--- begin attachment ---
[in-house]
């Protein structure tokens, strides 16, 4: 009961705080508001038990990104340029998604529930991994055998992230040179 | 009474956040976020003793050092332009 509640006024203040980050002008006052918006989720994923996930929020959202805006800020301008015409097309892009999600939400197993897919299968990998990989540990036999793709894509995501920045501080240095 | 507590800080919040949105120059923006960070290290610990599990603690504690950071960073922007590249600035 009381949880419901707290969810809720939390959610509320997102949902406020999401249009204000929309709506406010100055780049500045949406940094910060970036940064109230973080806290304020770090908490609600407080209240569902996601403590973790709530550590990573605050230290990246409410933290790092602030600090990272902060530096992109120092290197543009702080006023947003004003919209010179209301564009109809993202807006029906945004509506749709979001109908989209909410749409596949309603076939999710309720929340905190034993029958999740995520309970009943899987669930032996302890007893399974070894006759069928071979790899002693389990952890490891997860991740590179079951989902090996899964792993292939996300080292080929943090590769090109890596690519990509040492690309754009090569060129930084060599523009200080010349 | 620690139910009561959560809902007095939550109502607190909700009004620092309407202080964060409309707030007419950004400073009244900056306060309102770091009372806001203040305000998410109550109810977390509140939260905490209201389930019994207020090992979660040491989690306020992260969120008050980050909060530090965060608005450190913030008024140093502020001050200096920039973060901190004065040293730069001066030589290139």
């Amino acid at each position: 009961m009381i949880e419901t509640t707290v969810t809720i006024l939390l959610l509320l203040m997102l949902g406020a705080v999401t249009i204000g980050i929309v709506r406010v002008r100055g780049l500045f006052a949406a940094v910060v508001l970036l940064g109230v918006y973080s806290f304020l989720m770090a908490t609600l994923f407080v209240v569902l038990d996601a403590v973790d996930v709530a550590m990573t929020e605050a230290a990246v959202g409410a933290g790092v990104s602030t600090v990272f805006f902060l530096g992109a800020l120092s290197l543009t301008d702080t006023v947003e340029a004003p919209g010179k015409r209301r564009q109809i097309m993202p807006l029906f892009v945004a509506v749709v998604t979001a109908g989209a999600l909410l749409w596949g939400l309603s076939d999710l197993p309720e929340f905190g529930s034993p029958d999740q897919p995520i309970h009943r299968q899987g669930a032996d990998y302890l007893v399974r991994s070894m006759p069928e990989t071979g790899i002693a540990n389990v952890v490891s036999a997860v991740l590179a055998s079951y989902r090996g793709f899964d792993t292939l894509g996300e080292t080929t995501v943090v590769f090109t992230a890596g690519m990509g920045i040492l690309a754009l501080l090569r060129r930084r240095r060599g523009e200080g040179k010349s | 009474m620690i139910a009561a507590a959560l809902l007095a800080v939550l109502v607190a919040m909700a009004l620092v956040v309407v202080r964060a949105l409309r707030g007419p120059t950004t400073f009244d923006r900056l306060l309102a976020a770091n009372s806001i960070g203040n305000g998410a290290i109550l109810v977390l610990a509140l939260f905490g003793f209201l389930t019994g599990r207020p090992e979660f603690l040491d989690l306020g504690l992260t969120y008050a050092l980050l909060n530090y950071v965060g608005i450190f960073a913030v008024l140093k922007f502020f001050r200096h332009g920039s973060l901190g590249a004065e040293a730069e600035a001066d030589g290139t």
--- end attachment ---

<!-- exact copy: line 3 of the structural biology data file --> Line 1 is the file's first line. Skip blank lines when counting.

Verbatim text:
């Amino acid at each position: 009961m009381i949880e419901t509640t707290v969810t809720i006024l939390l959610l509320l203040m997102l949902g406020a705080v999401t249009i204000g980050i929309v709506r406010v002008r100055g780049l500045f006052a949406a940094v910060v508001l970036l940064g109230v918006y973080s806290f304020l989720m770090a908490t609600l994923f407080v209240v569902l038990d996601a403590v973790d996930v709530a550590m990573t929020e605050a230290a990246v959202g409410a933290g790092v990104s602030t600090v990272f805006f902060l530096g992109a800020l120092s290197l543009t301008d702080t006023v947003e340029a004003p919209g010179k015409r209301r564009q109809i097309m993202p807006l029906f892009v945004a509506v749709v998604t979001a109908g989209a999600l909410l749409w596949g939400l309603s076939d999710l197993p309720e929340f905190g529930s034993p029958d999740q897919p995520i309970h009943r299968q899987g669930a032996d990998y302890l007893v399974r991994s070894m006759p069928e990989t071979g790899i002693a540990n389990v952890v490891s036999a997860v991740l590179a055998s079951y989902r090996g793709f899964d792993t292939l894509g996300e080292t080929t995501v943090v590769f090109t992230a890596g690519m990509g920045i040492l690309a754009l501080l090569r060129r930084r240095r060599g523009e200080g040179k010349s | 009474m620690i139910a009561a507590a959560l809902l007095a800080v939550l109502v607190a919040m909700a009004l620092v956040v309407v202080r964060a949105l409309r707030g007419p120059t950004t400073f009244d923006r900056l306060l309102a976020a770091n009372s806001i960070g203040n305000g998410a290290i109550l109810v977390l610990a509140l939260f905490g003793f209201l389930t019994g599990r207020p090992e979660f603690l040491d989690l306020g504690l992260t969120y008050a050092l980050l909060n530090y950071v965060g608005i450190f960073a913030v008024l140093k922007f502020f001050r200096h332009g920039s973060l901190g590249a004065e040293a730069e600035a001066d030589g290139t």